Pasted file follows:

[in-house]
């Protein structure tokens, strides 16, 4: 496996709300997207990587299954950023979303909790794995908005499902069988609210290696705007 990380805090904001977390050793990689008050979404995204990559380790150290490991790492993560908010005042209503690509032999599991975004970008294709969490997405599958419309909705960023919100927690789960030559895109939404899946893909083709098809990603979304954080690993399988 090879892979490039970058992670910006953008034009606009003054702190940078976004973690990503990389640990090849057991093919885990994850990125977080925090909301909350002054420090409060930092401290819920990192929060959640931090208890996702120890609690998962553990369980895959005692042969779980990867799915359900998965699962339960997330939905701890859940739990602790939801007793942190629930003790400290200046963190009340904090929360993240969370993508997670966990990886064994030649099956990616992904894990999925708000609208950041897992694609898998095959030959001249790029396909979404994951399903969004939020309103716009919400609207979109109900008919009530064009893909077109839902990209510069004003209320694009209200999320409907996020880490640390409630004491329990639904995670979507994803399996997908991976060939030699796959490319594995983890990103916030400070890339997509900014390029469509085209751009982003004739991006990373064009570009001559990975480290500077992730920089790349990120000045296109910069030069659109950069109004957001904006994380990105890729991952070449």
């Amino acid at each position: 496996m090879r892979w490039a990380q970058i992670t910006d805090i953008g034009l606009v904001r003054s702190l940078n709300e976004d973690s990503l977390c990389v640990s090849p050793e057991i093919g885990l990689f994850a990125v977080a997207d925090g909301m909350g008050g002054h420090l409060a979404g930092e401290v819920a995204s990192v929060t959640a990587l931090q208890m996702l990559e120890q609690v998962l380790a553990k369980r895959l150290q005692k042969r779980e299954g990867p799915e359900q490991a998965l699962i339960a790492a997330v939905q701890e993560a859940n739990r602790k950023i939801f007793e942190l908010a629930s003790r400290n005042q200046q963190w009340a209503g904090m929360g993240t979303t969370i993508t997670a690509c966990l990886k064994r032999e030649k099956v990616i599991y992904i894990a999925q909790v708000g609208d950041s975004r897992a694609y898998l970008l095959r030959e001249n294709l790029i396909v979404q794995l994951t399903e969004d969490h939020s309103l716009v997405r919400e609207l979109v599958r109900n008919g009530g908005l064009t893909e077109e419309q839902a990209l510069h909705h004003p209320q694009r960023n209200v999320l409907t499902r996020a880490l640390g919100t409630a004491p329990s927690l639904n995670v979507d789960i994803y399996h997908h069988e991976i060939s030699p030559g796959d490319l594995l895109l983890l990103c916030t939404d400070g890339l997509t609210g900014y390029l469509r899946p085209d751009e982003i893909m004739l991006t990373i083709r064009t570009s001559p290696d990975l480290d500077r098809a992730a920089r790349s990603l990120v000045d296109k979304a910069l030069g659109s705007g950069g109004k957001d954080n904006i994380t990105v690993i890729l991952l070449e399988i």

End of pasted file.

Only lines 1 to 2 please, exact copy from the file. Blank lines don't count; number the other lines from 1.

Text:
[in-house]
């Protein structure tokens, strides 16, 4: 496996709300997207990587299954950023979303909790794995908005499902069988609210290696705007 990380805090904001977390050793990689008050979404995204990559380790150290490991790492993560908010005042209503690509032999599991975004970008294709969490997405599958419309909705960023919100927690789960030559895109939404899946893909083709098809990603979304954080690993399988 090879892979490039970058992670910006953008034009606009003054702190940078976004973690990503990389640990090849057991093919885990994850990125977080925090909301909350002054420090409060930092401290819920990192929060959640931090208890996702120890609690998962553990369980895959005692042969779980990867799915359900998965699962339960997330939905701890859940739990602790939801007793942190629930003790400290200046963190009340904090929360993240969370993508997670966990990886064994030649099956990616992904894990999925708000609208950041897992694609898998095959030959001249790029396909979404994951399903969004939020309103716009919400609207979109109900008919009530064009893909077109839902990209510069004003209320694009209200999320409907996020880490640390409630004491329990639904995670979507994803399996997908991976060939030699796959490319594995983890990103916030400070890339997509900014390029469509085209751009982003004739991006990373064009570009001559990975480290500077992730920089790349990120000045296109910069030069659109950069109004957001904006994380990105890729991952070449």